More recently, Munch himself appeared in illustrated form in a 2016 Spider-Man/Deadpool Marvel comic. During a chase scene on a Hollywood movie lot, Deadpool accidentally interrupts filming of some John Munch TV series that’s popular on Earth-616. The irreverent Merc With a Mouth asked hopefully: ‘Does this mean we’re part of the Munchiverse?’
It seemingly does, but not in the way he thinks.
That same year saw the release of Marvel Studios’ Captain America: Civil War, directed by Joe and Anthony Russo. The Russo Brothers started their careers making TV sitcoms like the aforementioned Arrested Development before going on to make some of the most successful movies ever made. During Civil War’s climactic Airport-set superhero battle, eagle-eyed moviegoers noticed a blink-and-you’ll-miss-it background detail. A vehicular cameo, if you will. It was the Bluth family stair car, an unmistakable prop synonymous with Arrested Development.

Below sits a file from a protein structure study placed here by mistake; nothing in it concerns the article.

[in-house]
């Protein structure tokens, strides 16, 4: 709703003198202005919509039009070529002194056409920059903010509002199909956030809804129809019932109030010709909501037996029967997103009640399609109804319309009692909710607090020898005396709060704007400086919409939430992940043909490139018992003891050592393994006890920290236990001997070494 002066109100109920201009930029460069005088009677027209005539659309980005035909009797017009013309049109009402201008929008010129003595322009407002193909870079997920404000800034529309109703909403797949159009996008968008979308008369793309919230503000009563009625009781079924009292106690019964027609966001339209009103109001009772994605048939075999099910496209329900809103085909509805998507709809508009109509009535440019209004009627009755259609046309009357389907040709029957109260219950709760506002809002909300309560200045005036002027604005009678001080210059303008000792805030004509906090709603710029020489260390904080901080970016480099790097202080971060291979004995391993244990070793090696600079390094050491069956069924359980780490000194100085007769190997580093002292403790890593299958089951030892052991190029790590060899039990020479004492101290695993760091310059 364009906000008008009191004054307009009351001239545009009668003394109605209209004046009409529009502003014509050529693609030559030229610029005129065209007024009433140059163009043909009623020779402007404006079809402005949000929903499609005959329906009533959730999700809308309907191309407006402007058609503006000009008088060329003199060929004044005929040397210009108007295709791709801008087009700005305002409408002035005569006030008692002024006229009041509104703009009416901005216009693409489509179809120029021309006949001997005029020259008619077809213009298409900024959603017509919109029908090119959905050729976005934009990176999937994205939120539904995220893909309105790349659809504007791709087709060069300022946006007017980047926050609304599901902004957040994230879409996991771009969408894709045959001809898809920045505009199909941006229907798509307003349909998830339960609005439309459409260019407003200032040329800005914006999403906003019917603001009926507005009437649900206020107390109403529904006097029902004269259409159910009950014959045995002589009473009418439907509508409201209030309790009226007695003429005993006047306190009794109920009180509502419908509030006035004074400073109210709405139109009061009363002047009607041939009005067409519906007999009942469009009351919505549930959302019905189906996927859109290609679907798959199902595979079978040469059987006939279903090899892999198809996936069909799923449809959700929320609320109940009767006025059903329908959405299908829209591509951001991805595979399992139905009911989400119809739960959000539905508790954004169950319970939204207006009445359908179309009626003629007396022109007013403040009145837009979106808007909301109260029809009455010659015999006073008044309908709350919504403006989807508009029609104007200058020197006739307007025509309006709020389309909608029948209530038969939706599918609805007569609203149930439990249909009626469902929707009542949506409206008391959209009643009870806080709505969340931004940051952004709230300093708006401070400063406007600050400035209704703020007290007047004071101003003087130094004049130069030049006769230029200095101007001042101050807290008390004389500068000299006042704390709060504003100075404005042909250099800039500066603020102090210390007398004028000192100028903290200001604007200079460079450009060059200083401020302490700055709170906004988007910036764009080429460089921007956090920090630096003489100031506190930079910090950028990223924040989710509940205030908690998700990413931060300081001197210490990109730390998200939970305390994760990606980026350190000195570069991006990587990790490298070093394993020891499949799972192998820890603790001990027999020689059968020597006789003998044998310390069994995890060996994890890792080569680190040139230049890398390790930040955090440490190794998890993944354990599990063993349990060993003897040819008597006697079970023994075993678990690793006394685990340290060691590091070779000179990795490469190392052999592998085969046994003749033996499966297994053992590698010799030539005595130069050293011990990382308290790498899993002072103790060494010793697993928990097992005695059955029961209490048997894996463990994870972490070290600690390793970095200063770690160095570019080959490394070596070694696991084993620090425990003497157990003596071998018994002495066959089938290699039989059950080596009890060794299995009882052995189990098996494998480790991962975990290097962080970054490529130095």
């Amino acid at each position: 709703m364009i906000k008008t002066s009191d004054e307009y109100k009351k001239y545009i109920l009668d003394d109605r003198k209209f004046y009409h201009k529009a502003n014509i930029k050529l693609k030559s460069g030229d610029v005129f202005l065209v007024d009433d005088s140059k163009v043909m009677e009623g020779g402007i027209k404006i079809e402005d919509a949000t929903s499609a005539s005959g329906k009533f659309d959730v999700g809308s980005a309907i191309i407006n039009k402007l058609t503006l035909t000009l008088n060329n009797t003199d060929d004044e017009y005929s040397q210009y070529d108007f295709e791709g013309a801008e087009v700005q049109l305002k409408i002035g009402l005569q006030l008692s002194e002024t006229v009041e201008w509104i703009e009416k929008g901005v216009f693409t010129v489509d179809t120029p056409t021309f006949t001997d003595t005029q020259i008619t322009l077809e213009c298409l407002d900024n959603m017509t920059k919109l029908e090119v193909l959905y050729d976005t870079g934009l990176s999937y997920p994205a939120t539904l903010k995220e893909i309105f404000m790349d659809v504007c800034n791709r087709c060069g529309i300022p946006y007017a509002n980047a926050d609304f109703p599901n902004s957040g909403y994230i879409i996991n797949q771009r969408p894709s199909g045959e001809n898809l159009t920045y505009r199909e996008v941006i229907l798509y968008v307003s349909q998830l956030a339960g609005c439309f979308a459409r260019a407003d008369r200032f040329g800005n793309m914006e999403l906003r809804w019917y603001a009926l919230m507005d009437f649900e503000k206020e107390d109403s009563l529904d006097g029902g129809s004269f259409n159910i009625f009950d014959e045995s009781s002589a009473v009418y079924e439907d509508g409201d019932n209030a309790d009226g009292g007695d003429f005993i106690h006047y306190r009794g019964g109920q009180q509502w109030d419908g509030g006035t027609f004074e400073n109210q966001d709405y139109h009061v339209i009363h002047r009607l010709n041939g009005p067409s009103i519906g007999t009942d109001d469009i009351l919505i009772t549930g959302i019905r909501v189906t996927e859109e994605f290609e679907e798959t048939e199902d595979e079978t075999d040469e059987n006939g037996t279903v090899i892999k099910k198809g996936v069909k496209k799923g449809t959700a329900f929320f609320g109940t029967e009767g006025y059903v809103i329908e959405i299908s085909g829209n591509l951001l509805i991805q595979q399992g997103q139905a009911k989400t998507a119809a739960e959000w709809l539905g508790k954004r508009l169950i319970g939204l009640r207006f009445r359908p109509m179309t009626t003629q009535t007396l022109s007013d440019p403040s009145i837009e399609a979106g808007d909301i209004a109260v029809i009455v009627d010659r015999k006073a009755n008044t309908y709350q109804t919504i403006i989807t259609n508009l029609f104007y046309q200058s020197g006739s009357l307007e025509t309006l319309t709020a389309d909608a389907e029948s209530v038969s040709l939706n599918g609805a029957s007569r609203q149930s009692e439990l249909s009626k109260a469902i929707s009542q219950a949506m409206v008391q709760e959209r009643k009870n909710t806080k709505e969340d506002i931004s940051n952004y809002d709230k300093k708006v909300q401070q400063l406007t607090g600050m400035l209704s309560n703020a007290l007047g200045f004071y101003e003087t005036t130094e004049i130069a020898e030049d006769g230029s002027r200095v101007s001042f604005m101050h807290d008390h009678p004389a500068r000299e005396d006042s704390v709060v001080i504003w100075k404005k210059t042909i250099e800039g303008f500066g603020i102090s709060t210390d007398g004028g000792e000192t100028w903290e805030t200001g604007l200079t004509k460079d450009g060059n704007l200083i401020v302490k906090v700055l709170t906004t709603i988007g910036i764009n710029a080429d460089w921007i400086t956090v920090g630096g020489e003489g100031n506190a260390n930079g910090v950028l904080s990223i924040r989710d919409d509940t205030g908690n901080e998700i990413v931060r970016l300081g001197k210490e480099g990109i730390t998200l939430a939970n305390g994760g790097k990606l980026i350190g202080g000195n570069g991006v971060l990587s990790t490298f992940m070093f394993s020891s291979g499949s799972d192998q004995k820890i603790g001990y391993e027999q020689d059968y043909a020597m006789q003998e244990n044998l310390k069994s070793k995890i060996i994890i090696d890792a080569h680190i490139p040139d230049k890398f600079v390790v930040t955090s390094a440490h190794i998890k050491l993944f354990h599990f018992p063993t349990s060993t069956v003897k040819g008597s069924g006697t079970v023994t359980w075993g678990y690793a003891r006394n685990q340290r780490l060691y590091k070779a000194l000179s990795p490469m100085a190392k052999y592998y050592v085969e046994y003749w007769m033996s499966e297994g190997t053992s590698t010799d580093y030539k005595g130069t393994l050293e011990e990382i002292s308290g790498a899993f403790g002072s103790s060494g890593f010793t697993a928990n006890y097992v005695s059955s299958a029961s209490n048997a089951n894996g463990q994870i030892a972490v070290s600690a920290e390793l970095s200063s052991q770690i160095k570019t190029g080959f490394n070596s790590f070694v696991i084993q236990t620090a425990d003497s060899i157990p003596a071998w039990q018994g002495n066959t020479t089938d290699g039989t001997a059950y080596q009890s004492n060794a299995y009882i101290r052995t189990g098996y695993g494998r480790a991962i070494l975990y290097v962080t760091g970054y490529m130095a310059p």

Does this suggest that the dysfunctional Bluth family of Arrested Development reside in the Marvel Cinematic Universe? Of course it does. There is, however, an even weirder possibility. The Bluth family stair car links the MCU to Arrested Development. John Munch appeared in Arrested Development, which means it takes place in the same, ever-expanding Munchiverse that includes Homicide, Law and Order, The Wire, The X-Files, Luthor, St Elsewhere, Cheers, Frasier, M*A*S*H, The Bob Newhart Show, anything with ‘Chicago’ in its title, and – somewhat tenuously – Sesame Street.
Which makes the MCU just a small corner of a larger, wilder and much more freewheeling John Munch Cinematic Universe.